He's an unprecedented three-time winner of the Stephen Leacock Memorial Medal - Canada's highest honour for humour writers. But don't think life is just a barrel of belly laughs for Arthur Black.
Consider the dinner speech he delivered to a national forestry association. The hotel banquet room was filled with several hundred loggers, timber barons and assorted wood industry workers who earn their living from the continuous felling of trees. Text in hand, Arthur surveyed the landscape from the podium. He noted the rising tensions triggered by a logging controversy then raging on Salt Spring Island where the celebrated writer and CBC radio personality has lived since 1995.
"Nothing like having a marauder in your backyard to make you think of joining the National Rifle Association," Arthur joked, making clear his stance in support of the trees.
Then marshalling the intelligence, optimism and goodwill that are the hallmark of his writing, Arthur continued: "Can this situation be resolved? Of course it can. That's what we do as Canadians - we fix things. We may not be as debonair as the French, as flamboyant as the Italians or as forward as the Yanks, but by God, we know how to unclog a toilet, wash down a skunked-up dog or jump-start a jalopy at 40 below. A sane, equitable forest policy ought not to be beyond the reach of a country like Canada."
The audience response? A thundering standing ovation.
"I was terrified," says Arthur, 63, during a visit to the cozy waterfront home he shares with his long-time partner Lynne Raymond. "Folks who invite you to give dinner speeches don't want to be preached at. Still, I was compelled to speak my truth. I think the loggers appreciated my candour."
To be sure, Arthur's wit and wisdom garnered him legions of fans during his nearly 20-year stint as the signature host of the national CBC Radio show Basic Black. Arthur proudly describes the program as a "rollicking repository for oddballs." His eyes twinkle when he recalls "The Humline," a popular segment during which listeners phoned in and warbled a few lines (often mangled) of a song they wished to identify.
"Maybe it was a war song, a love song, a lullaby their mother cooed to them in the cradle," says Arthur. ""Humline" definitely touched a chord because people who otherwise never called would get on the horn and belt out a song. They needed to complete something, to renew a connection."
The son of a Toronto-area homemaker and a livestock salesman, Arthur learned early the value of making connections through words. Today the author of numerous books, his byline also graces a syndicated humour column that appears in more than a hundred newspapers across Canada. Still a force on radio, Arthur's lively commentary on All Points West airs from Victoria at 91.5 FM on alternate Thursdays between 5:30 p.m.-6:00 p.m.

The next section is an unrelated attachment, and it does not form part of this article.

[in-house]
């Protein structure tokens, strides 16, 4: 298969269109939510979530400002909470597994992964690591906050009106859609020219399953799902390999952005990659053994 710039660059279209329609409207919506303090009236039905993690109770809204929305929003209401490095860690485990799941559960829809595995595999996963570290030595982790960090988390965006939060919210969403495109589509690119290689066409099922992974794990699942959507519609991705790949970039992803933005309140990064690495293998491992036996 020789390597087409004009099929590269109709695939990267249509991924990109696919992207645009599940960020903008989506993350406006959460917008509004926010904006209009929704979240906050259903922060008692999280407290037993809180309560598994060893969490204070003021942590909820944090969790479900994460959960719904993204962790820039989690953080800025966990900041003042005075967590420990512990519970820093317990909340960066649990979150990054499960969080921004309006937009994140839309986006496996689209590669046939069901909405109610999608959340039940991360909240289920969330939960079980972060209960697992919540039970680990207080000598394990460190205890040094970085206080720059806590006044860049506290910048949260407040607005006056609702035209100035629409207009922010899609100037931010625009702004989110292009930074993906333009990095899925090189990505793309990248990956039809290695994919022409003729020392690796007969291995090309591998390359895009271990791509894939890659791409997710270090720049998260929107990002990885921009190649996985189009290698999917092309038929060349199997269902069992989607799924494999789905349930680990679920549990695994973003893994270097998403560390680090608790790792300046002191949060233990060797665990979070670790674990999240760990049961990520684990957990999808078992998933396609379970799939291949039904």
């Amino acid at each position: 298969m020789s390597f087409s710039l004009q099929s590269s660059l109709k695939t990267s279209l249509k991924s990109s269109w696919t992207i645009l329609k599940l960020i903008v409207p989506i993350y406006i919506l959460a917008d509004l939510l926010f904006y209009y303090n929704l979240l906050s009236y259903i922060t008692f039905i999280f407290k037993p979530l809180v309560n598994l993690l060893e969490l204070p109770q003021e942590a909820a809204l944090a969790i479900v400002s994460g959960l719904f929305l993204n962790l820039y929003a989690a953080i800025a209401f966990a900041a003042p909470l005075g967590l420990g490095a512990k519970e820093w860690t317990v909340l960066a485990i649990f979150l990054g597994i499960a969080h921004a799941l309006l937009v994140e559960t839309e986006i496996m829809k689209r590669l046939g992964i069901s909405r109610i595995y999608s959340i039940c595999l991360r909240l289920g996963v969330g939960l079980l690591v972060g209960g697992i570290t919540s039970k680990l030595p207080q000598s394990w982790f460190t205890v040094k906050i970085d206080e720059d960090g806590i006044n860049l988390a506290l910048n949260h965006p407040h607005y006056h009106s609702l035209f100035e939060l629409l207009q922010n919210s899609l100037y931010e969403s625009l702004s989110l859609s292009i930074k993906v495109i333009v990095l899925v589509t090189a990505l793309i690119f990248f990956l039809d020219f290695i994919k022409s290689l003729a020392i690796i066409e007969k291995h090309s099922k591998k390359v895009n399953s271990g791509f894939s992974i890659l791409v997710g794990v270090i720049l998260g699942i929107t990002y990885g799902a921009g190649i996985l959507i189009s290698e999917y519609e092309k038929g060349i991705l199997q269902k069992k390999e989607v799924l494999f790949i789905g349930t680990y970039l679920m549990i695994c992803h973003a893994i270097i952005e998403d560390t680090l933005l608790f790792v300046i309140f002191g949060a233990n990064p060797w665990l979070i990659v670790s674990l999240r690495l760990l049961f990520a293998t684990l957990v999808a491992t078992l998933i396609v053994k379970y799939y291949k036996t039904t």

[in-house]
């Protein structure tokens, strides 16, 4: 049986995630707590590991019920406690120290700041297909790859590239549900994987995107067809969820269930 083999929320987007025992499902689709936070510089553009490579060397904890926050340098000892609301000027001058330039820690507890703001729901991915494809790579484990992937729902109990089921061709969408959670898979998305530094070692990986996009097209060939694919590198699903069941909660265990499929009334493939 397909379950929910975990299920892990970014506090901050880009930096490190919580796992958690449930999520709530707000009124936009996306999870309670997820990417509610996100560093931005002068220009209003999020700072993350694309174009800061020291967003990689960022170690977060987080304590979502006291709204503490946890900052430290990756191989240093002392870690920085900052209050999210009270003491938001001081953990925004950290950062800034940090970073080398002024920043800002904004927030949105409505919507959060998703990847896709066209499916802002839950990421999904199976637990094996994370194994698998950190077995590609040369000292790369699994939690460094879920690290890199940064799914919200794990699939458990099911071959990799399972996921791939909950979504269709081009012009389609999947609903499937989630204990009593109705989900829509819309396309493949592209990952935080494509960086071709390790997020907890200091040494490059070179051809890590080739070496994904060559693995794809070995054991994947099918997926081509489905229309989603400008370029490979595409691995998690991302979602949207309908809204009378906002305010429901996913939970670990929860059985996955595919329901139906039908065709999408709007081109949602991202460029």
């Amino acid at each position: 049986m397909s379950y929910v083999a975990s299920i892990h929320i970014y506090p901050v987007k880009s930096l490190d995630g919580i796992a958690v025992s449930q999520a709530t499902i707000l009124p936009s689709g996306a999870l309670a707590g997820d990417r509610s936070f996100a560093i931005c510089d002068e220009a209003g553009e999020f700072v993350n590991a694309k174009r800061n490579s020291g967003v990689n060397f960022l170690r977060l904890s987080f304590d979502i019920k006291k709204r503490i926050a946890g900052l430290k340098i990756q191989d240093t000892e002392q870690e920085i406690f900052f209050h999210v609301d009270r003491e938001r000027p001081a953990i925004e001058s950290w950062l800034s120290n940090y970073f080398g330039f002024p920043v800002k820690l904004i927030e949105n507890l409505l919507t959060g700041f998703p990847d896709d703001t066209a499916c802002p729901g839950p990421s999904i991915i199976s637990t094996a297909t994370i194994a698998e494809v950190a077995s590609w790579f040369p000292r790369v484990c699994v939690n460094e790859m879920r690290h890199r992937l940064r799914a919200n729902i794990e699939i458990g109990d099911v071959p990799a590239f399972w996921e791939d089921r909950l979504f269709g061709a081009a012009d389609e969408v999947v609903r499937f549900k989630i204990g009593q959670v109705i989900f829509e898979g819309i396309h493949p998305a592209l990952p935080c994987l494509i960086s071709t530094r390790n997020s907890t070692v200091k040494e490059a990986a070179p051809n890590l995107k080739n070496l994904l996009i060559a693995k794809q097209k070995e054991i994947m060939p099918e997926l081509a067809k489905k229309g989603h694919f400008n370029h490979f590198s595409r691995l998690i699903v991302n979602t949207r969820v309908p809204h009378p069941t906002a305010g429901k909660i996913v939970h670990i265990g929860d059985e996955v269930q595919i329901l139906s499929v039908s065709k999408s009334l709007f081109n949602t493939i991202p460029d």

"As the smallest kid in school, I got picked on a lot," he says. "I was born running. It helped enormously to develop a fast mouth."
Quick with a thought-provoking quip, Arthur cites as inspiration Charles Dickens and A Prairie Home Companion creator Garrison Keillor.
"Keillor is a master at making a point without ridiculing or humiliating people," Arthur says. "One can conduct humour without cruelty."
He also attributes his success to the insight he gained at a variety of jobs including door-to-door encyclopedia salesman, sheet-metal apprentice, cow wrangler and plumber's assistant. A seasoned traveller, he is well-versed in the universal foibles of humanity.
"When I was 16, I got a job on an oil tanker in Venezuela," he says. "I soaked up stuff all along the way. When I returned, I took a course in Radio and Television at Ryerson University. I learned to develop a timbre in my voice that sounds phony but works well for radio."
In a scenario that mirrors the "truth is stranger than fiction" thrust of his humour columns, Arthur worked as an agricultural reporter and host of a CBC poetry program before his landmark ascent to Basic Black. He later hosted the television shows Weird Homes and Weird Wheels on the Life Network.
White Rock literary agent Carolyn Swayze has represented Arthur since 1994. She notes that she was captivated from the start by the freewheeling writer of such titles as Pitch Black, Flash Black, and Black by Popular Demand.
"I had long been a fan of Basic Black," Carolyn says. "It was always entertaining. Arthur is a low-maintenance and affable author."
Harbour book publisher Howard White says he jumped at the chance to sign Arthur, whose recent release, Black Gold, was an immediate bestseller. "Some might say here's a celebrity trying to cash in on his stardust by writing books, but not so with Arthur," says Howard. "You might win one Leacock Medal by chance, but nobody wins three without having the goods. Arthur is a genuine talent."